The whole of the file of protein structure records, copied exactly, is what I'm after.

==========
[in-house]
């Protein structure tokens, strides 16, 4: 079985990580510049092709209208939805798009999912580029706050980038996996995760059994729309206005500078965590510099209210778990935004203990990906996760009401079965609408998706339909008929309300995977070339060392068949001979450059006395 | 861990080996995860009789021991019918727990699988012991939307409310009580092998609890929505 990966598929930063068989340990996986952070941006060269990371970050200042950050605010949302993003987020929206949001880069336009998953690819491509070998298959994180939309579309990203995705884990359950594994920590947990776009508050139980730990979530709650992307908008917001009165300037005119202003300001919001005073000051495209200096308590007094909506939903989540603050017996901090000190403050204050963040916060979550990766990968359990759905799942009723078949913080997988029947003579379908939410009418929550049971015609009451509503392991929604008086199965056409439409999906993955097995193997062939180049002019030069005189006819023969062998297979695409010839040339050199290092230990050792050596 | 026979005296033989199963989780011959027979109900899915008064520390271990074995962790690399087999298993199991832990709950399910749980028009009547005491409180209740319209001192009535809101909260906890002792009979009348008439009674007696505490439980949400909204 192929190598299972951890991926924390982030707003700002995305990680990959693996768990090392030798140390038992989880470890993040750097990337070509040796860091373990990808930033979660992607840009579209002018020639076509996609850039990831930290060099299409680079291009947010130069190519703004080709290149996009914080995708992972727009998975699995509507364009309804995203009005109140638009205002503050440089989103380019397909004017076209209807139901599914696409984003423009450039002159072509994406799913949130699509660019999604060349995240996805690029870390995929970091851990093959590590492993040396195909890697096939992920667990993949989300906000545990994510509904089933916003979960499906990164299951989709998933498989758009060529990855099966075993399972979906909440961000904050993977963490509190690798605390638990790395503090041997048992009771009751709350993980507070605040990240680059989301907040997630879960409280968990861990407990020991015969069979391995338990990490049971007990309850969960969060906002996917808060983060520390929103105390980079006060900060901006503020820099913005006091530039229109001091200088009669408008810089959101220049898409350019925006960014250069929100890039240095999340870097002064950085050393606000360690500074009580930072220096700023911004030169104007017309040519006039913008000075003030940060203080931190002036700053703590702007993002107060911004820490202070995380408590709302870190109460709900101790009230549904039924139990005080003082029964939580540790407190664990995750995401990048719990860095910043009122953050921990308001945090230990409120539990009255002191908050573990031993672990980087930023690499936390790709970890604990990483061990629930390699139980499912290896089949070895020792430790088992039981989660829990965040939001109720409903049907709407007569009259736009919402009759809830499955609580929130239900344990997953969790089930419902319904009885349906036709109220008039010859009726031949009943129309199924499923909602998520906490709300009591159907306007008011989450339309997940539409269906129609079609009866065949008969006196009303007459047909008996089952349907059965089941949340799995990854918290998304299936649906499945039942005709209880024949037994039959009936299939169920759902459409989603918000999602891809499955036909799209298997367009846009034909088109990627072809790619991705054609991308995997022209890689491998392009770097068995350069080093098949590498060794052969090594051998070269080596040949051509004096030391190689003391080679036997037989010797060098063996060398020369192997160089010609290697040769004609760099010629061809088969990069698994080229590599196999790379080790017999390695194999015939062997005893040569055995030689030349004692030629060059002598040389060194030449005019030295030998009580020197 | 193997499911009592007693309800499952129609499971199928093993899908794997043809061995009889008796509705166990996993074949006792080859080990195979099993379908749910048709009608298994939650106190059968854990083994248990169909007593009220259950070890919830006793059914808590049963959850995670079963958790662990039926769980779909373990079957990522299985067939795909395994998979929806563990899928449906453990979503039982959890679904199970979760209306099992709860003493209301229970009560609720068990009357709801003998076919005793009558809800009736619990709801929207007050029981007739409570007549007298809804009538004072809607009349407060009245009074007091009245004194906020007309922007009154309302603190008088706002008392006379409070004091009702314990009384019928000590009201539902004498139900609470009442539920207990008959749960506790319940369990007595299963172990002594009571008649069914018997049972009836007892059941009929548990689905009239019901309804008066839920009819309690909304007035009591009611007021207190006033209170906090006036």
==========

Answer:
[in-house]
């Protein structure tokens, strides 16, 4: 079985990580510049092709209208939805798009999912580029706050980038996996995760059994729309206005500078965590510099209210778990935004203990990906996760009401079965609408998706339909008929309300995977070339060392068949001979450059006395 | 861990080996995860009789021991019918727990699988012991939307409310009580092998609890929505 990966598929930063068989340990996986952070941006060269990371970050200042950050605010949302993003987020929206949001880069336009998953690819491509070998298959994180939309579309990203995705884990359950594994920590947990776009508050139980730990979530709650992307908008917001009165300037005119202003300001919001005073000051495209200096308590007094909506939903989540603050017996901090000190403050204050963040916060979550990766990968359990759905799942009723078949913080997988029947003579379908939410009418929550049971015609009451509503392991929604008086199965056409439409999906993955097995193997062939180049002019030069005189006819023969062998297979695409010839040339050199290092230990050792050596 | 026979005296033989199963989780011959027979109900899915008064520390271990074995962790690399087999298993199991832990709950399910749980028009009547005491409180209740319209001192009535809101909260906890002792009979009348008439009674007696505490439980949400909204 192929190598299972951890991926924390982030707003700002995305990680990959693996768990090392030798140390038992989880470890993040750097990337070509040796860091373990990808930033979660992607840009579209002018020639076509996609850039990831930290060099299409680079291009947010130069190519703004080709290149996009914080995708992972727009998975699995509507364009309804995203009005109140638009205002503050440089989103380019397909004017076209209807139901599914696409984003423009450039002159072509994406799913949130699509660019999604060349995240996805690029870390995929970091851990093959590590492993040396195909890697096939992920667990993949989300906000545990994510509904089933916003979960499906990164299951989709998933498989758009060529990855099966075993399972979906909440961000904050993977963490509190690798605390638990790395503090041997048992009771009751709350993980507070605040990240680059989301907040997630879960409280968990861990407990020991015969069979391995338990990490049971007990309850969960969060906002996917808060983060520390929103105390980079006060900060901006503020820099913005006091530039229109001091200088009669408008810089959101220049898409350019925006960014250069929100890039240095999340870097002064950085050393606000360690500074009580930072220096700023911004030169104007017309040519006039913008000075003030940060203080931190002036700053703590702007993002107060911004820490202070995380408590709302870190109460709900101790009230549904039924139990005080003082029964939580540790407190664990995750995401990048719990860095910043009122953050921990308001945090230990409120539990009255002191908050573990031993672990980087930023690499936390790709970890604990990483061990629930390699139980499912290896089949070895020792430790088992039981989660829990965040939001109720409903049907709407007569009259736009919402009759809830499955609580929130239900344990997953969790089930419902319904009885349906036709109220008039010859009726031949009943129309199924499923909602998520906490709300009591159907306007008011989450339309997940539409269906129609079609009866065949008969006196009303007459047909008996089952349907059965089941949340799995990854918290998304299936649906499945039942005709209880024949037994039959009936299939169920759902459409989603918000999602891809499955036909799209298997367009846009034909088109990627072809790619991705054609991308995997022209890689491998392009770097068995350069080093098949590498060794052969090594051998070269080596040949051509004096030391190689003391080679036997037989010797060098063996060398020369192997160089010609290697040769004609760099010629061809088969990069698994080229590599196999790379080790017999390695194999015939062997005893040569055995030689030349004692030629060059002598040389060194030449005019030295030998009580020197 | 193997499911009592007693309800499952129609499971199928093993899908794997043809061995009889008796509705166990996993074949006792080859080990195979099993379908749910048709009608298994939650106190059968854990083994248990169909007593009220259950070890919830006793059914808590049963959850995670079963958790662990039926769980779909373990079957990522299985067939795909395994998979929806563990899928449906453990979503039982959890679904199970979760209306099992709860003493209301229970009560609720068990009357709801003998076919005793009558809800009736619990709801929207007050029981007739409570007549007298809804009538004072809607009349407060009245009074007091009245004194906020007309922007009154309302603190008088706002008392006379409070004091009702314990009384019928000590009201539902004498139900609470009442539920207990008959749960506790319940369990007595299963172990002594009571008649069914018997049972009836007892059941009929548990689905009239019901309804008066839920009819309690909304007035009591009611007021207190006033209170906090006036």